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Solving the funding formulas - Kapil Khandelwal, Director, EquNev Capital


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My views on funding ventures in healthcare in India

Kapil Khandelwal
EquNev Capital Private Limited

Published in: Business
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Solving the funding formulas - Kapil Khandelwal, Director, EquNev Capital

  1. 1. 48 | March 2012 Healthcare Executive K apil Khandelwal runs his own investment banking and advisory services company, EquNev Capital. In his 25 years of his career, he has carried out over 30 transac-tions including cross-border. His particular area of focus is invest- ment banking, business advisory, and driving business results through mentoring leaders and his passion is connecting people and making an impact on the lives of people in this region. He holds the unique distinction of being among the elite club of Chief Information Security Of- ficers (CISOs) in the early-phase drug discovery in the world. He has played an influencing role with the Governments in India and abroad. Kapil is a recognised industry leader and speaker on topics like health and business strategy. He also serves several company boards and industry advisory committees. He was the Founder Board Member of DMAI; and among other positions, currently is a Member- Advisory Board at Pfizer and the Fund Advisory Board Member for several funds. Here, he tries answering some of the frequently asked questions on healthcare finance… Q. We are in the course of expanding our hospital services. How can we choose the right PE partner? First and foremost, for expand- ing the services, you need to really ask, if you are ready for welcoming a PE firm into your governance. As a running hospi- tal, you need to evaluate if you can do with bank/institutional debt to fund expansion of your additional service lines. If you have exhausted all your bor- rowing limits, then you need to consider PE funding. Secondly, the question you need to ask is: Is your service expansion plan large and siz- able enough for a PE to justify investments and upside on the investments? If your answers are affirma- tive to the two issues, then you should start looking at the right PE firms as investors into the hospital. The key points that you should look into are: 1. Hospital/healthcare services industry experience including portfolio companies where the PE firms have made investments in the past and exited them suc- cessfully or are currently holding investments in similar ventures 2. Working understanding and comfort with the PE team 3. The hospital operator should look for industry references 4. Networking in the hospital industry in India and abroad 5. Lastly, a question that needs to be asked is will the PE firm in question add strategic value to the hospital for the growth in the services. Q. What should we keep in mind while presenting our case for fund requirement, so as to receive a positive response? Every healthcare entrepreneur’s dilemma is getting the business model right and articulating it properly to the PE or VC or investors through the funding proposal or the information memorandum (IM). Having defined the value proposition correctly as outlined above, the corresponding delivery proposi- tion and the financial proposition has to be outlined clearly. These Solving the funding formulas Kapil answers some of the questions hovering in your mind on funding U Ask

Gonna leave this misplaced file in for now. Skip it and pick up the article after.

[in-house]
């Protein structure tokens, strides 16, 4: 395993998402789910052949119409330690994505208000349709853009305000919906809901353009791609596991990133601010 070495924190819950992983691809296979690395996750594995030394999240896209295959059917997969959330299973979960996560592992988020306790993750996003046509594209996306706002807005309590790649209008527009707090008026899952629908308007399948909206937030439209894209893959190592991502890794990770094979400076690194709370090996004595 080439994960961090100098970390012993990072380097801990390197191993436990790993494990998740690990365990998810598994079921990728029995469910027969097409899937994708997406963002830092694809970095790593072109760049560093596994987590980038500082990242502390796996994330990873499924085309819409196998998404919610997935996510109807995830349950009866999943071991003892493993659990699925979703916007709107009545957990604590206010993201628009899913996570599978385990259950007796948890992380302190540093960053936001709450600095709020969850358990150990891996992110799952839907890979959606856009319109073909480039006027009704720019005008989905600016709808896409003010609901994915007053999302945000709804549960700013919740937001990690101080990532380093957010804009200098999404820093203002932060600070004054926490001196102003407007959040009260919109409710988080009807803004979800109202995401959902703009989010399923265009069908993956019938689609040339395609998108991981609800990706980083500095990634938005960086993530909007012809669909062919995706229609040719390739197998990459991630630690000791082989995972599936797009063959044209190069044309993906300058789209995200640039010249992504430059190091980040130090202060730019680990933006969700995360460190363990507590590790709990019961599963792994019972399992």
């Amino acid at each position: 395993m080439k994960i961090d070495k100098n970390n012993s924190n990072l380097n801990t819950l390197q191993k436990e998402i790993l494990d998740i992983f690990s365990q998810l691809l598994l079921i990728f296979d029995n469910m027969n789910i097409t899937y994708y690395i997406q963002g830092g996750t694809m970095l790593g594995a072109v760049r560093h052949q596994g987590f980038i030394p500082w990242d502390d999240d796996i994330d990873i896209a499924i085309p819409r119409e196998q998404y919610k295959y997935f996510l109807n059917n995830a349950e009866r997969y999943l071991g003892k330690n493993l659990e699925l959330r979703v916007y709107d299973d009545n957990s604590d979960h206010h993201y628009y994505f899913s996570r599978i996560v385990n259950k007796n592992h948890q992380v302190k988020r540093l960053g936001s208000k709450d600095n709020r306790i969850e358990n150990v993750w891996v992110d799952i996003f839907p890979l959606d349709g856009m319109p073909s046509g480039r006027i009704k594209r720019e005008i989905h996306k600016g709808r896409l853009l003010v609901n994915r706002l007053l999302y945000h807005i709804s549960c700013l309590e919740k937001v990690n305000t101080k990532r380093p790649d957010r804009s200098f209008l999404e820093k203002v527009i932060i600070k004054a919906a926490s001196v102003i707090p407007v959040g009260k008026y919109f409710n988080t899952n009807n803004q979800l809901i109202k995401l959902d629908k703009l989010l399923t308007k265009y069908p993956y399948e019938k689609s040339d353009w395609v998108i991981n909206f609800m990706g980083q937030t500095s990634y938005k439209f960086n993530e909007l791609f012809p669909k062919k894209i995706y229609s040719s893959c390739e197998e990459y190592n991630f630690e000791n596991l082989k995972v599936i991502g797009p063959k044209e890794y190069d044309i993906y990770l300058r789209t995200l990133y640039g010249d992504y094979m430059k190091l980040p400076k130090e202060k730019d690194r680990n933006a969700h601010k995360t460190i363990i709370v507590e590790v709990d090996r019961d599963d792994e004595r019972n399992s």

2. 2. Healthcare Executive March 2012 | 49 would become the inputs to putting the formal funding pro- posal that clearly articulates the purpose of seeking the funding (money), clarity in describing the opportunity we are addressing through the medical technology (markets), and the ability of the team to ensure the results (man- agement). I call them the 3Ms. Q. What are the top 3 factors that the PE/ VCs look for while in- vesting in healthcare? My assessment of any funding proposal in healthcare is judged on the following 3 issues: • First, does the product/service improve clinical quality, or at least deliver equivalent outcomes in a less costly and better way? • Second, does the product/ service more than offset its cost through reduced overall health care expense to the system, such as reducing costly side effects or replacing or eliminating other expensive procedures? • Third, does the product/service offer clinical and/or financial ad- vantages for patients, insurance, and providers alike? Q. When to raise mon- ey and from whom? The promoters must determine how much money to raise, and when to raise it. Promot- ers typically start out raising a small amount of money to prove the feasibility of the product or services idea, and then raise more over time. How much money to raise and when to raise it is an issue that needs to be mapped to major milestones over the life of the venture. Q What strategies should be followed and at what stage of funding? Each stage in the business life cycle of the venture brings about different issues and opportunities and hence each stage is unique from the other in terms of risks, problems, rewards and outcomes that accompany it. The strategies that can be followed need to be carefully considered by the promoters before seeking the funding from different funding sources. The effect on the business cannot be considered in isolation but has also to be viewed in the light of the changes that will occur as a consequence of the funding. How does the VCs and PEs funding process work out? The typical process followed by VCs and PEs which are active in the healthcare space is set out below: • Determination by the potential promoters that cash is required in the venture for growth, buy back existing investors, or buying out IP, etc. • Preparation of business plan and funding proposal (IM) • Initial presentation to the VC or PE firms • Preliminary analysis by the VCs/PEs followed by meetings and visits • Preliminary offer letter (term sheet) • Discussions of the terms by the promoters and their consul- tants • Acceptance of the indicative offer given by VCs or PEs • Due diligence by the VCs and PEs team and their advisors • Study of results of due diligence and indicative offer confirmed or modified term sheet • Investment committee proposal by the VCs or PEs and indica- tive terms approved, modified or rejected • Issue of full offer letter (subject to legal stages) by the investee • Legal stages, which are first meeting between the VCs or PEs and their lawyers to draft the shareholders and legal agree- ments, then meetings between the venture and their lawyers to consider its reply and finally a series of meetings between what has been offered and what will be accepted and agreed • Signing and completion of the contracts between the VCs or PEs, their lawyers and the promoters and their lawyers • New investor joins the com- pany and their board (in most cases) • New governance processes after this. Q How reliable are for- eign PE and VC play- ers? Do they under- stand Indian healthcare so much to be able to invest with us? That is a million dollar question in itself. India is an attractive destina- tion for PE and VC firms and hence many PE and VC firms have started their Indian opera- tions headed by Indian partners and associates. Hence, it is fair to say that they do possess the depth and knowledge to invest in Indian healthcare sector over the last few years. Q Mostly, we see for- eign investors pump- ing money here. Are there any Indian play- ers too, with whom we can source funding and investments? We do have a large number of In- dian players who are very active LPs. Indian healthcare investors include business families trusts and their investment arms – in- cluding the Reliance, Birlas, Tatas, Azim Premji, etc; PEs such as ICICI Ventures, TVS Capital, Apax Partners, Matrix Partners, Lumis Partners, Ven- ture East, ePlanet Capital, Nexus, Helion Partners, Song Invest- ments, NEA, Bearing PE, Sequoia Capital, and many more. Q Should I appoint professional advi- sors? My venture can- not afford it! I always recommend that promoters appoint professional advisors for their technical inputs in preparing the business plan and the funding proposal that you would like to present to the VCs and PEs. However, it is prudent to restrict their scope of work. Outside lawyers and accountants have their con- tribution in the funding pro- cess, however they should be employed at the right time. Some considerations are: • costs burden will increase on the venture at the start up phase (certainly) • time taken to complete will extend (probably) • harmony between the manage- ment team will unravel (possibly). Every healthcare entrepreneur’s dilemma is getting the business model right and articulating it properly to the PE or VC or investors through the funding proposal or the information memorandum